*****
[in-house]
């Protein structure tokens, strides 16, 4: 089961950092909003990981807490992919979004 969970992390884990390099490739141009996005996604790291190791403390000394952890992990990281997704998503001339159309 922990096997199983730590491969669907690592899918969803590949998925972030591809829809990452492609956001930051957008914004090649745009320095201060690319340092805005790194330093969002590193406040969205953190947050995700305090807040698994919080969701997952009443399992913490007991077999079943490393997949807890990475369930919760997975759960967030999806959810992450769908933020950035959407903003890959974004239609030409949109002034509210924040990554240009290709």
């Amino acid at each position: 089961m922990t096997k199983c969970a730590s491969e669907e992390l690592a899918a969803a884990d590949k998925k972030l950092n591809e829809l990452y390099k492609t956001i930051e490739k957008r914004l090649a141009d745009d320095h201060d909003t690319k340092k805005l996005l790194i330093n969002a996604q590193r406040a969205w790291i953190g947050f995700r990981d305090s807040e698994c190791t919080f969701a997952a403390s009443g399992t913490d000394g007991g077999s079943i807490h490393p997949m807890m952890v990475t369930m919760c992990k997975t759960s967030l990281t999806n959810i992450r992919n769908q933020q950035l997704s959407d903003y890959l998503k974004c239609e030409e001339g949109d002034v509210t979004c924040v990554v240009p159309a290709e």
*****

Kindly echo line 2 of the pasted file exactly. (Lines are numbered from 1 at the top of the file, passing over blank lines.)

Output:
């Protein structure tokens, strides 16, 4: 089961950092909003990981807490992919979004 969970992390884990390099490739141009996005996604790291190791403390000394952890992990990281997704998503001339159309 922990096997199983730590491969669907690592899918969803590949998925972030591809829809990452492609956001930051957008914004090649745009320095201060690319340092805005790194330093969002590193406040969205953190947050995700305090807040698994919080969701997952009443399992913490007991077999079943490393997949807890990475369930919760997975759960967030999806959810992450769908933020950035959407903003890959974004239609030409949109002034509210924040990554240009290709």